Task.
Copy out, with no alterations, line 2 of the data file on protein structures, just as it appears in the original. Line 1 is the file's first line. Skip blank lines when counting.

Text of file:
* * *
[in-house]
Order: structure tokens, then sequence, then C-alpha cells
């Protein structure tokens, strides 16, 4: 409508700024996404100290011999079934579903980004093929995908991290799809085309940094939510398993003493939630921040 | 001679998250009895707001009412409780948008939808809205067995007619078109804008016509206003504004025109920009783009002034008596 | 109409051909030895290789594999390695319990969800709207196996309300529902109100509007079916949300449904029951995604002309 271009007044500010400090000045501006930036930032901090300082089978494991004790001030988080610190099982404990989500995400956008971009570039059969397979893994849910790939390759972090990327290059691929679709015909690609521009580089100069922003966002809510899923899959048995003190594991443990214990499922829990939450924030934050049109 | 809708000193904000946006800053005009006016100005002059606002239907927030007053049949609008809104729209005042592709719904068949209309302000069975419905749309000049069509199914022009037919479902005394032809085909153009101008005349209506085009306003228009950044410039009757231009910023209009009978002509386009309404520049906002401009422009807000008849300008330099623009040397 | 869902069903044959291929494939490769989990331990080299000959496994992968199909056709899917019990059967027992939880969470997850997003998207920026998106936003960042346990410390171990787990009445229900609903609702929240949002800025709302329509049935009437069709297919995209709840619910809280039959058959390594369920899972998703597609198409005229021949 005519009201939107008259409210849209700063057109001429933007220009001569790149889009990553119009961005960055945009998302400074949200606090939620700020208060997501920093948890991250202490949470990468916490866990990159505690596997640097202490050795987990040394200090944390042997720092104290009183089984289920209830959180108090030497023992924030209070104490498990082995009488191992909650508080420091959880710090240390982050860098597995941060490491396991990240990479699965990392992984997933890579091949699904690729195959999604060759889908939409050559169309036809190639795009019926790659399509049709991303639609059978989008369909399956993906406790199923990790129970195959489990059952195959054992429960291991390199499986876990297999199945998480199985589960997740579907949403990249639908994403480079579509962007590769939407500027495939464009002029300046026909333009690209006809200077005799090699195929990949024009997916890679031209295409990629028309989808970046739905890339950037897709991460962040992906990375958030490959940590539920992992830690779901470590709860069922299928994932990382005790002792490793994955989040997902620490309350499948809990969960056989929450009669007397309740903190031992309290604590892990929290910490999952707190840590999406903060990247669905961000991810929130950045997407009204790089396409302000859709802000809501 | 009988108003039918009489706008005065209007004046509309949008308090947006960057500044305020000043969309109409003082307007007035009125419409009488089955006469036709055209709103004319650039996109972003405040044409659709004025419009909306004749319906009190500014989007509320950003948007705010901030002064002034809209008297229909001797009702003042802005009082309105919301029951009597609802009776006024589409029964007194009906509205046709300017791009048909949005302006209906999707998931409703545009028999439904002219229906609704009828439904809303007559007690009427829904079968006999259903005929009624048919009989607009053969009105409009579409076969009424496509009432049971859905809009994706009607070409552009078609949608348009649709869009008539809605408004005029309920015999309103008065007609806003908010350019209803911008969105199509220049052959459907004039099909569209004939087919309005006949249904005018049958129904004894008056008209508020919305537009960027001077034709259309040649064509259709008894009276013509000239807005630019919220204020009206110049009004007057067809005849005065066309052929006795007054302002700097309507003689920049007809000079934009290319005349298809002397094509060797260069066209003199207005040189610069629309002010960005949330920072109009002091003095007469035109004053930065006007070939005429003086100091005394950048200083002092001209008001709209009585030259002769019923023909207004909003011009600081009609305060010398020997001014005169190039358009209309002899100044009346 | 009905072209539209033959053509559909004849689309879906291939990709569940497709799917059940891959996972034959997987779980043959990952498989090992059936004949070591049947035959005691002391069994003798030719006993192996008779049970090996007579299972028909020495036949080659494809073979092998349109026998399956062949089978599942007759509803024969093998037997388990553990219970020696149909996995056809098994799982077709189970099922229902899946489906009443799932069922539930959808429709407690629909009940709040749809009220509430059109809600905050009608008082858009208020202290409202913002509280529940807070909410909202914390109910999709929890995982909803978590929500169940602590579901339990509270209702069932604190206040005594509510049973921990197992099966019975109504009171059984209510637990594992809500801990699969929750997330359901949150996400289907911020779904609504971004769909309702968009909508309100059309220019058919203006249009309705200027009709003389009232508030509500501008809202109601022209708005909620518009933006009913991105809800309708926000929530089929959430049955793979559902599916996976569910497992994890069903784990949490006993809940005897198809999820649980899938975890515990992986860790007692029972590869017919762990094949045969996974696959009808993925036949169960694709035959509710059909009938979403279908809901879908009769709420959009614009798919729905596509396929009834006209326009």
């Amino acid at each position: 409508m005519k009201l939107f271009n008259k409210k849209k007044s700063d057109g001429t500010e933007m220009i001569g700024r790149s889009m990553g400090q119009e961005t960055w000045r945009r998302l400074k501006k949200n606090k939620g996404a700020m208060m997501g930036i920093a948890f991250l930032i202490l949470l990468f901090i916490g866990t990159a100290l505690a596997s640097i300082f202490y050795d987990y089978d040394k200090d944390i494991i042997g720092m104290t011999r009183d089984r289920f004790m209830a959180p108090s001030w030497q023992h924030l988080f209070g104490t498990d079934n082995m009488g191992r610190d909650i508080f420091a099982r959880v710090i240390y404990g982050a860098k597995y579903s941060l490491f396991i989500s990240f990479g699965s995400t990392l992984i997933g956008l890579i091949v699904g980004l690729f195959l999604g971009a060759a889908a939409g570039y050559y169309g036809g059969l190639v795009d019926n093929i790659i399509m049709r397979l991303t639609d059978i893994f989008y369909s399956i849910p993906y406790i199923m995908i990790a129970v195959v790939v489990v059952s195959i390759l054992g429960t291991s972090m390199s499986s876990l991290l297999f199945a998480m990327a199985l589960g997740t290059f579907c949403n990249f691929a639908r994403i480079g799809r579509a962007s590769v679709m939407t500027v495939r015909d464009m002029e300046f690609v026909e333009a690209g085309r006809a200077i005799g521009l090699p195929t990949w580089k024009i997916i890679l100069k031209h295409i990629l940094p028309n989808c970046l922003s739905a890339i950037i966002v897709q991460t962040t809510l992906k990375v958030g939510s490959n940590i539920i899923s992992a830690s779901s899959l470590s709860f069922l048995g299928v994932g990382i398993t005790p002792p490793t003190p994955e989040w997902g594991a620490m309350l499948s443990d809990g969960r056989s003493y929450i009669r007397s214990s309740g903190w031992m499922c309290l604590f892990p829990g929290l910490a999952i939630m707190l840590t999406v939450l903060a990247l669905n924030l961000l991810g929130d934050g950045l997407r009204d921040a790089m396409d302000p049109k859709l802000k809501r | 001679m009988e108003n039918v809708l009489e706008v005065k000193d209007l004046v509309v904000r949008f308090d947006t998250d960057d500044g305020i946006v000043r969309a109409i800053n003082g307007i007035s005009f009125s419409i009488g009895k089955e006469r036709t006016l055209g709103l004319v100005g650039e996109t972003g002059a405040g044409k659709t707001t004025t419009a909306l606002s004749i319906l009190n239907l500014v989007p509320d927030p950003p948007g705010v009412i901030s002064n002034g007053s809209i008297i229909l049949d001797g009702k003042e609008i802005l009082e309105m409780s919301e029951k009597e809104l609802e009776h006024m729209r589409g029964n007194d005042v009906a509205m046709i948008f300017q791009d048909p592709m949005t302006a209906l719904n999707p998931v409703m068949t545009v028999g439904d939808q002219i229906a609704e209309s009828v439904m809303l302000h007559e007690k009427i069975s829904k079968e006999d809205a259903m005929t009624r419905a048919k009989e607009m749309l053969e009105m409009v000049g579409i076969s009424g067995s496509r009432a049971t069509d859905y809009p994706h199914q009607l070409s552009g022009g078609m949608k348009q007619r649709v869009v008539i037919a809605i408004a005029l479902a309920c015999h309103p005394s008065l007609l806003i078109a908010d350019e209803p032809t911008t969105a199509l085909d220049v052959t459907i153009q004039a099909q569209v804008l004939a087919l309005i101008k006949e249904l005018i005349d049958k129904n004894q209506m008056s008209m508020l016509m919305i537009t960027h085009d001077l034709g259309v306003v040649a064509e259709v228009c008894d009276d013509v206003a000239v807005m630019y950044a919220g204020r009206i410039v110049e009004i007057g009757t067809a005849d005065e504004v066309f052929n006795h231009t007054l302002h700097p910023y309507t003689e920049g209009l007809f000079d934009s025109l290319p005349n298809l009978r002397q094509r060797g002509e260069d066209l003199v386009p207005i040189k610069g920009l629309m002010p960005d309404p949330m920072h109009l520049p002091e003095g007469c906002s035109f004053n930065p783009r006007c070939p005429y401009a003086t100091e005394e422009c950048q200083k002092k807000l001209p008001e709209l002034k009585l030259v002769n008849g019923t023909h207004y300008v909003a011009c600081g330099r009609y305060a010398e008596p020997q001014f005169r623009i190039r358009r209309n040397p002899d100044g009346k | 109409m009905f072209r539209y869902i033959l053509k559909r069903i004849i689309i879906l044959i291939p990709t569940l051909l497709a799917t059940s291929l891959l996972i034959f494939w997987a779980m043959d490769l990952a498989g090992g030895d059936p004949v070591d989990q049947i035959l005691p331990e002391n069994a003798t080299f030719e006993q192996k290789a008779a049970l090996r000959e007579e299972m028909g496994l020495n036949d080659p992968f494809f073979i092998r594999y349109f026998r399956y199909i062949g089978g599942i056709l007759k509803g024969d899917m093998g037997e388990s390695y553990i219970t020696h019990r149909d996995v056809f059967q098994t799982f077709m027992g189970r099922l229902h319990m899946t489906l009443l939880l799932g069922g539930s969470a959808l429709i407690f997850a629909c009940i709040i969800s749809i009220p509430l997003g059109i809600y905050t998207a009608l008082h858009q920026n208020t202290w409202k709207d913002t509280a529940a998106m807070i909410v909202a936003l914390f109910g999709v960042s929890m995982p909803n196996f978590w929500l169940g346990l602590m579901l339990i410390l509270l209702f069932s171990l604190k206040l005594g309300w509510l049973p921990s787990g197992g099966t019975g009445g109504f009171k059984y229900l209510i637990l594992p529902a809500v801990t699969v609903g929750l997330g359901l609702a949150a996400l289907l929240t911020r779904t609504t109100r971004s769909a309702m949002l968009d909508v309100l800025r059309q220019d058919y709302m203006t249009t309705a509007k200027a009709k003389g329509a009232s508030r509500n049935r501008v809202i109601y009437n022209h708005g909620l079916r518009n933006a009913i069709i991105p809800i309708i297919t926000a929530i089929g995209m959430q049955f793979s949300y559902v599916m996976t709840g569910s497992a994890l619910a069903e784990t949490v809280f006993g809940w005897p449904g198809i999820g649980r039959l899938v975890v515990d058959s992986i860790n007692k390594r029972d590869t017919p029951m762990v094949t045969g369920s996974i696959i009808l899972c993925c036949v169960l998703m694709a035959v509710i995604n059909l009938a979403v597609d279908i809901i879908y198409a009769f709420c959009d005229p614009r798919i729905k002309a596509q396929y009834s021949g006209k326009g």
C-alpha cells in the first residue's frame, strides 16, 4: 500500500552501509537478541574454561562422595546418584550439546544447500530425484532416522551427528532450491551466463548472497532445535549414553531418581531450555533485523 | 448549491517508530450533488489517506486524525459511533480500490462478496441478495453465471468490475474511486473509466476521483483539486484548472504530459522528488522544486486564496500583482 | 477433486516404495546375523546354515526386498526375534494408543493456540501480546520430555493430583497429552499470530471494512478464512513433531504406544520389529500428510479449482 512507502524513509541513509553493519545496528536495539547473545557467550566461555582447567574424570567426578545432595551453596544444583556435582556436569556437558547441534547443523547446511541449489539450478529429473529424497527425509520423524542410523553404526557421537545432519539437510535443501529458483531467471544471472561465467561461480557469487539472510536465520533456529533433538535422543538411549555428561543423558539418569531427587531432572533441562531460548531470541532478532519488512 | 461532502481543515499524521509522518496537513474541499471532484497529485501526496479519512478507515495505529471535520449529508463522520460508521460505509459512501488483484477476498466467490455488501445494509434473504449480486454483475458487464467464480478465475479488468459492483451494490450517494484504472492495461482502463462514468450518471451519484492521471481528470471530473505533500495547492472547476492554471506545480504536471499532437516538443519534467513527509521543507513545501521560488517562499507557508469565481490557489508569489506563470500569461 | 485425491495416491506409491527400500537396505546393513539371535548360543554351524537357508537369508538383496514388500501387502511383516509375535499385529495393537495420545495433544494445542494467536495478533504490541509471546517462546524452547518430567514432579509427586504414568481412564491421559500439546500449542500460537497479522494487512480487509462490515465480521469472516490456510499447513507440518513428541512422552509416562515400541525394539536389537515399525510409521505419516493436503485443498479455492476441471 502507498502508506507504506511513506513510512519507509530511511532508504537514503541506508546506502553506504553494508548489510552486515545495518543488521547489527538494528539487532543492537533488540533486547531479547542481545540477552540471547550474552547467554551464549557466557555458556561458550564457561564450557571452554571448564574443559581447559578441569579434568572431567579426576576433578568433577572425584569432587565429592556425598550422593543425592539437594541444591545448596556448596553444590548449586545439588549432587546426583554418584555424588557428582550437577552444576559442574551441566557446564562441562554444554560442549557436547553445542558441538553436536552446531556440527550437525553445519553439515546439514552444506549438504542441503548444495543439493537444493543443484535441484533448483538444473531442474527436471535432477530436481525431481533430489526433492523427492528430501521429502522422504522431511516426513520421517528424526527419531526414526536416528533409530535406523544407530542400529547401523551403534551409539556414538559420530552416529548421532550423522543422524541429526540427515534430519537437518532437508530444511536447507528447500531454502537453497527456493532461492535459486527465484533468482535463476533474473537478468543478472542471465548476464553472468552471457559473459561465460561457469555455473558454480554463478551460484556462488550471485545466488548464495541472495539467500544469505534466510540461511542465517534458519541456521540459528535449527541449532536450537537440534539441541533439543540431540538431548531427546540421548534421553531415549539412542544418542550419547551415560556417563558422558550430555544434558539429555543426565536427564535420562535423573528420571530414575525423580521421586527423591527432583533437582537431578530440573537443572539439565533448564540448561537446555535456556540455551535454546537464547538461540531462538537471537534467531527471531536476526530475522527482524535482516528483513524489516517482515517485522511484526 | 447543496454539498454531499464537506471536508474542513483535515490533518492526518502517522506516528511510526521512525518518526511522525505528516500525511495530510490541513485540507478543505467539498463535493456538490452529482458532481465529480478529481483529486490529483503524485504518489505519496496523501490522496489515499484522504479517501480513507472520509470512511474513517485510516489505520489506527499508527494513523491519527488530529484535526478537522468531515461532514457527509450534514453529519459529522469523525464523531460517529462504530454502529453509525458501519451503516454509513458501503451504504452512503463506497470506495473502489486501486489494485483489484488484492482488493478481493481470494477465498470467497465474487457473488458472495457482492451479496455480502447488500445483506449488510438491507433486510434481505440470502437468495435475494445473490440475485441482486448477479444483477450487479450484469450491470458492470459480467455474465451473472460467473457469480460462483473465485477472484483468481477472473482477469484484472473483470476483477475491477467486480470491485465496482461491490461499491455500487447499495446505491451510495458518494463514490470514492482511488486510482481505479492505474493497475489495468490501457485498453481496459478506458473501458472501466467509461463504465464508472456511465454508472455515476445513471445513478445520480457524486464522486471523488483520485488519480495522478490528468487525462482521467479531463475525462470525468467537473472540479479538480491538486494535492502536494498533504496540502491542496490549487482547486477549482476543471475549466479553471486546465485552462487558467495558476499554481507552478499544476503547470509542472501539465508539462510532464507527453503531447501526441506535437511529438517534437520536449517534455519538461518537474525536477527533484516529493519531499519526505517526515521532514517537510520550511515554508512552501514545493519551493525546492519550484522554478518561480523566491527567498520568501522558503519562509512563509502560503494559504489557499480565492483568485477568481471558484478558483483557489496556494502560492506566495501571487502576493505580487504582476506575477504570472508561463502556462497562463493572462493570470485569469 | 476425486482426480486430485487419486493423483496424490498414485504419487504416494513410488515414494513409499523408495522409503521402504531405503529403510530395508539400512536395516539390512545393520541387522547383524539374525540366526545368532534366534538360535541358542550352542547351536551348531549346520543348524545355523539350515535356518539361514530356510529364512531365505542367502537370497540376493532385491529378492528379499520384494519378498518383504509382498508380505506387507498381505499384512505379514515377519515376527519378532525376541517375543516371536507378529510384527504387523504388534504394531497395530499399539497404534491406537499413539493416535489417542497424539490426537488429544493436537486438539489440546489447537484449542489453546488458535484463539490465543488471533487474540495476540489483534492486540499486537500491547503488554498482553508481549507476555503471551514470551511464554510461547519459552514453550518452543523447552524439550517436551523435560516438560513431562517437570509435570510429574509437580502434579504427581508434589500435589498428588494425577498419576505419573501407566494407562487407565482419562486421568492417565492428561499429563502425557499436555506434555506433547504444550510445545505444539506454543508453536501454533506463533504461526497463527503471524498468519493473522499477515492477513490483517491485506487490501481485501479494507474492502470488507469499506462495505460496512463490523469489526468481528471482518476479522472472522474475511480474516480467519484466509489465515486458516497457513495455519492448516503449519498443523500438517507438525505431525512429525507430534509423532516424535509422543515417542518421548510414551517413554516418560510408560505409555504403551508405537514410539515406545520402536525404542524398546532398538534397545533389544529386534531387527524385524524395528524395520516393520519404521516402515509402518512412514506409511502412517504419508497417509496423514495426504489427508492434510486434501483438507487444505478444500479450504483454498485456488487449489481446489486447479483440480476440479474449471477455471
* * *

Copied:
Order: structure tokens, then sequence, then C-alpha cells